A European University is Testing 5G for Self-Driving Vehicles

The University of Warwick, in collaboration with NI, will be conducting tests of 5G-enabled services for autonomous and connected vehicles.
The University of Warwick will be conducting ongoing tests into using 5G connectivity in autonomous vehicles. (Image source: WMG at the University of Warwick). 

The University of Warwick, in collaboration with National Instruments (NI), has installed and will be testing Europe's first over-the-air 5G New Radio test user equipment. Using equipment provided by NI, the tests will be conducted on the university's Midlands Future Mobility (MFM) testbed and will involve connected autonomous vehicles using 5G connectivity to share sensor data with each other and to communicate with roadside infrastructure.

University of Warwick researchers will be conducting ongoing research into areas including using shared sensor data for remote driving and enhancing vehicle perception as well as using 5G to stream infotainment content to vehicle passengers.

“Crucial to our research strategy is the ability to understand and demonstrate the potential of 5G communications systems to our project partners early in their product development cycle,” Dr. Matthew Higgins, an associate professor at the Warwick Manufacturing Group (WMG) at the University of Warwick said. “NI’s latest 5G test solution enables us to conduct standard-compliant, real-time 5G link performance tests inside both a controlled lab environment as well as outdoors in campus trials before commercial hardware is available.”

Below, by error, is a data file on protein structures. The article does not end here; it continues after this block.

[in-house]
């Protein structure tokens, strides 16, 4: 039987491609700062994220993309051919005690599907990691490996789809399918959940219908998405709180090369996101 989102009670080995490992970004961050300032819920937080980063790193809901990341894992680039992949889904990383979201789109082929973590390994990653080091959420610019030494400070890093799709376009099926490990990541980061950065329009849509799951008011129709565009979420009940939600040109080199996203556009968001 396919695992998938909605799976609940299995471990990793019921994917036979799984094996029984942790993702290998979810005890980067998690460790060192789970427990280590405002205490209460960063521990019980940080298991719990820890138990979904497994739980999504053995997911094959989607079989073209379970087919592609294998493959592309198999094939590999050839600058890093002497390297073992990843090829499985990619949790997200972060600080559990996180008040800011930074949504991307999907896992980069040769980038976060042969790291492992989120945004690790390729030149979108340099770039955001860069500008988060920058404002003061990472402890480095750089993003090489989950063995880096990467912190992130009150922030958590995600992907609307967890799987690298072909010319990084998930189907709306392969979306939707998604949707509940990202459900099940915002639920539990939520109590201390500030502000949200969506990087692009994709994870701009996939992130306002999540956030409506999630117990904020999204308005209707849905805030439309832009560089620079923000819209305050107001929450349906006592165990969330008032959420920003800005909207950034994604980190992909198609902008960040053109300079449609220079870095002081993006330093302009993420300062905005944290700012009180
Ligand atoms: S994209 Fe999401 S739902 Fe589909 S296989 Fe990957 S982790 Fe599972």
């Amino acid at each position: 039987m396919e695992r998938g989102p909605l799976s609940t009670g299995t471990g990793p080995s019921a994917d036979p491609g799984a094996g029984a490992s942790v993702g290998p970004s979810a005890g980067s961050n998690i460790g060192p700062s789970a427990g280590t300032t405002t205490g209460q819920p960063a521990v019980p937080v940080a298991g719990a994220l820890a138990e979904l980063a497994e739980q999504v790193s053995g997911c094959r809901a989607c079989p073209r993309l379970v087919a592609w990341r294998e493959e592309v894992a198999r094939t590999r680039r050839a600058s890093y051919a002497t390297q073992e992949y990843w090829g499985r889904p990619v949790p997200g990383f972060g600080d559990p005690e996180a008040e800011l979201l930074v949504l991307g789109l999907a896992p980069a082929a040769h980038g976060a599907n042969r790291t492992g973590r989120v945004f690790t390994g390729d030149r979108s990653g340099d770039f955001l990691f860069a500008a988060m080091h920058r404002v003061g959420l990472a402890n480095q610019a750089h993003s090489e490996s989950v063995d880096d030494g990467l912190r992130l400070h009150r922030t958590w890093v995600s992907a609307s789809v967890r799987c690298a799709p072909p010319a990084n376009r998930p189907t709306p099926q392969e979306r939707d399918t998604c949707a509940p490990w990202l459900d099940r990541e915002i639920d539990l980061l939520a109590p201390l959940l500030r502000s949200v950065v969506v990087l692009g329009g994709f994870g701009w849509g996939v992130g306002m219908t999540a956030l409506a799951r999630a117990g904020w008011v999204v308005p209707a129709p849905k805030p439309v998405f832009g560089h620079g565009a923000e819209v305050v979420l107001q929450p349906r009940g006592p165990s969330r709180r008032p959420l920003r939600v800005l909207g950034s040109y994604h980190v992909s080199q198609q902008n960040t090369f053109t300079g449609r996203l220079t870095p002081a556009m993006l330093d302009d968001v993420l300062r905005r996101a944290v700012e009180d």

WMG’s advanced 5G mmWave test facility includes some of Europe’s most advanced 5G mmWave testing equipment. In 2018 researchers at WMG set a 5G communications speed record when they were able to send an over-the-air transmission to an autonomous vehicle traveling at low speed at a data rate of 2.867 gigabits per second. This is the equivalent of transmitting a full, HD-quality film in less than 10 seconds, according to the researchers.

Regarding the 5G speed record, Higgins said, “These controlled trials are critical to better understand the capabilities of 5G in millimeter wave bands, and how infrastructure providers and vehicle manufacturers must carefully plan and deploy their 5G service and application rollout over the next few years.”

The University of Warwick has said its new test installation will further its relationships with industrial partners regarding connectivity, technology verification, and validation. The researchers also say their work will have implications beyond automotive and can be carried over into other applications of 5G such as manufacturing and Industry 4.0 use cases where high throughput, over-the-air connectivity is needed.

Chris Wiltz is a Senior Editor at  Design News covering emerging technologies including AI, VR/AR, blockchain, and robotics.

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